No plan survives first contact with life

A project log for Electric Heart

A dual analog SMPS using components that the average maker is likely to have lying around

Jakob WulfkindJakob Wulfkind 04/07/2018 at 00:550 Comments

So obviously I didn't post more build logs like I was planning. Being a caretaker for a chronically ill spouse means sometimes having to give up your plans to handle some of the bizarre things that life throws at you, so I wound up stuck at home for a long time doing a great deal of hard work, and by the time I was free, I was so tired that I didn't have the energy to do anything besides play Skyrim for a couple hours and then flop face-first into bed. Happily, bashing Draugr into submission seems to have recharged me a little bit.

So, onto the build log.

I forgot when I was typing up the build instructions that the resistors attached to the bases of the two BJT's in the oscillator need to be at least one order of magnitude higher than the resistors attached to the bases -- so when I went to reassemble the circuit as I had designed it, it wouldn't oscillate, and I spent an hour banging my head in frustration before I realized my mistake.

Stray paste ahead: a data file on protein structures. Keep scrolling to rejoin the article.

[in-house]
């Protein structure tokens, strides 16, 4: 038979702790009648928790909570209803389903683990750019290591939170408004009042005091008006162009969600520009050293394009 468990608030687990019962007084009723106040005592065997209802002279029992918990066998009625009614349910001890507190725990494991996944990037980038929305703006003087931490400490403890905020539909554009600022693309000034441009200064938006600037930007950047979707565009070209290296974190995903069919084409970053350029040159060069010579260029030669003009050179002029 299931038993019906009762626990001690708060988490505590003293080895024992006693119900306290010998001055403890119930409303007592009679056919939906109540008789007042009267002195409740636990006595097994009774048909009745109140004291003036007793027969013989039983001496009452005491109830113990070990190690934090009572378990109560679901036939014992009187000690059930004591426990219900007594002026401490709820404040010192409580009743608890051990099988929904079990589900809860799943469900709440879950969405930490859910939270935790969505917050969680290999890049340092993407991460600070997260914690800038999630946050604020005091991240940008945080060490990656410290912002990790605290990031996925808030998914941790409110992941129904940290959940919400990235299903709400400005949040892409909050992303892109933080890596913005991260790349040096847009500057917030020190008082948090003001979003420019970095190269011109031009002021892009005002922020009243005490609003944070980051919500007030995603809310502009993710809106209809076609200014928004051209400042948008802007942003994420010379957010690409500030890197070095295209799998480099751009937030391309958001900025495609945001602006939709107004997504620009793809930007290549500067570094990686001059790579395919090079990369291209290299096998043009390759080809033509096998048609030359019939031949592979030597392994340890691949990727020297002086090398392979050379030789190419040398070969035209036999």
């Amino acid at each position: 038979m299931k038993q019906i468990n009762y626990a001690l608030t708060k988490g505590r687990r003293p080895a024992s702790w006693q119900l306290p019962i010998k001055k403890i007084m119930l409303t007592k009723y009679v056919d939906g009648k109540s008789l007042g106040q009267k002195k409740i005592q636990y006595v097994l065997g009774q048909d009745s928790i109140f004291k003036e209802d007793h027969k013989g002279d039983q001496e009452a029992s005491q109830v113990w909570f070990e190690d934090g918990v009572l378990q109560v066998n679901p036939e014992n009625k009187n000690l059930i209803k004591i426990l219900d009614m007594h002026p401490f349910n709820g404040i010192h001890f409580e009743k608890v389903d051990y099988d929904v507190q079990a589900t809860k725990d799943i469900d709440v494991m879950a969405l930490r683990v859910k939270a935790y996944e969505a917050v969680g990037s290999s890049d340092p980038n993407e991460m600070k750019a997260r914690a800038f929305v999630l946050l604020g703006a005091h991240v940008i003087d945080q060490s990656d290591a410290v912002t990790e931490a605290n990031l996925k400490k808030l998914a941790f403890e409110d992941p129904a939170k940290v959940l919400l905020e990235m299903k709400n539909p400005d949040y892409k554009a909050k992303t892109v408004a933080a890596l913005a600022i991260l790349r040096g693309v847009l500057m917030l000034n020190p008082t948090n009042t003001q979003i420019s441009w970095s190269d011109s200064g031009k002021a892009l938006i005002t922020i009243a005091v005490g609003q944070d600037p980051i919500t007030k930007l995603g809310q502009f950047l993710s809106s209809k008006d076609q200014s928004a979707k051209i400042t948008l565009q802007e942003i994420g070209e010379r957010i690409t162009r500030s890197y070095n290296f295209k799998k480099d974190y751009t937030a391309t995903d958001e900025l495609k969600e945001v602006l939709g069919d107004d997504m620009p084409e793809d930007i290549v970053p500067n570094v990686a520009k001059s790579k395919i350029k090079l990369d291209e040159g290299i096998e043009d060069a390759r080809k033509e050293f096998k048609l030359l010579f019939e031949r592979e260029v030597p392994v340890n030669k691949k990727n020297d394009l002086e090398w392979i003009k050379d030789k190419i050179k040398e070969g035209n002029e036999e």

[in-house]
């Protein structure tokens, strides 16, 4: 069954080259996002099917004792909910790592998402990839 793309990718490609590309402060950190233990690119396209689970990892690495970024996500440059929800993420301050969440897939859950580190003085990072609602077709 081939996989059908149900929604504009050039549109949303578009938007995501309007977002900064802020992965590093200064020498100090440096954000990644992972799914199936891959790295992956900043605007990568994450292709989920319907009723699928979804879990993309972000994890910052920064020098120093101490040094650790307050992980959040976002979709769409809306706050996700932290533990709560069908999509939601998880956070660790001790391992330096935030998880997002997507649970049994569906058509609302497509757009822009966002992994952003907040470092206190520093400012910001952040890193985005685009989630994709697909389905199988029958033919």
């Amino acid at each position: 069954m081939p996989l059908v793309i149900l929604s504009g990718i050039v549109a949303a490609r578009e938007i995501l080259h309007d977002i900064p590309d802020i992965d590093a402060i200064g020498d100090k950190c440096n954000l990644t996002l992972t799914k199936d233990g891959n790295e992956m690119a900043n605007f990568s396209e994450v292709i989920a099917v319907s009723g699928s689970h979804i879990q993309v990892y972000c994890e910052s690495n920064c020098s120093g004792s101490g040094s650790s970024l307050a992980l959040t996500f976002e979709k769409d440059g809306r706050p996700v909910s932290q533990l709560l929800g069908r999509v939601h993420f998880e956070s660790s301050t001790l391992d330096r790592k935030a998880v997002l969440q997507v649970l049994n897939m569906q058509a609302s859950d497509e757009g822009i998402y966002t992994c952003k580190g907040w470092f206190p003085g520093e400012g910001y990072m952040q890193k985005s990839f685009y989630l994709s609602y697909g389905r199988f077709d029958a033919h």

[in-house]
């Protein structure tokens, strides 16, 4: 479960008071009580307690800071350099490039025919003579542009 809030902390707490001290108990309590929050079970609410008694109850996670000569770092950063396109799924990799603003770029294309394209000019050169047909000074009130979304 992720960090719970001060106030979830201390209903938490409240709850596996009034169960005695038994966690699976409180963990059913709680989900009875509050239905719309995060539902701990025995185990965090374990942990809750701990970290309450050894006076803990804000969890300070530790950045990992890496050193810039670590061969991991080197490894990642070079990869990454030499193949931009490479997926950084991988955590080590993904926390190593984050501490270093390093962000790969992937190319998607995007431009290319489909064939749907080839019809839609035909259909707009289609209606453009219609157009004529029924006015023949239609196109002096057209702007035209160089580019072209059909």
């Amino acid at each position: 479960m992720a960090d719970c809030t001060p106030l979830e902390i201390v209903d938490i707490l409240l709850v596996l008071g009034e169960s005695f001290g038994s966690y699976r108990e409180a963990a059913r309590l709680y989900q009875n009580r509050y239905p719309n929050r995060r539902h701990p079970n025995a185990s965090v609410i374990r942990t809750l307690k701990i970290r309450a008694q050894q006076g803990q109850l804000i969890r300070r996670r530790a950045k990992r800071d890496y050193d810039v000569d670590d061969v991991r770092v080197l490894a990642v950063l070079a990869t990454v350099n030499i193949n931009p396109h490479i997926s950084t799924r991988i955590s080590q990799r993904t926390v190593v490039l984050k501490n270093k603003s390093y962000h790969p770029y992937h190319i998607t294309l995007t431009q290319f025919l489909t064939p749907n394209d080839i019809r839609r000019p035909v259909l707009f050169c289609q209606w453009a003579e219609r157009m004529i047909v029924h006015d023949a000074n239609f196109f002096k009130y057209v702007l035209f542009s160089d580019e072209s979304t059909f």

But realize it I did, and I got the oscillator back up and running, as you can see... just in time to discover that my brand new IRF510 MOSFET is toast (don't trust Radio Shack, kids). So I'm still down one working model, but hopefully I'll have a fully functional prototype to demo in my next build log. So here I am, typing my build log at the laundromat -- hopefully I'll have more to report soon.

Side note: I'm still going back and forth with myself on whether I want to continue to use the triangle waves from the transistor bases or rectify the square wave output into a triangle wave -- the latter would change in the same proportion as the voltage divider in the feedback input should the input voltage change, but it would require more components and more math to operate, whereas the former would be far easier to use but might do some weird things if the input voltage changes too much.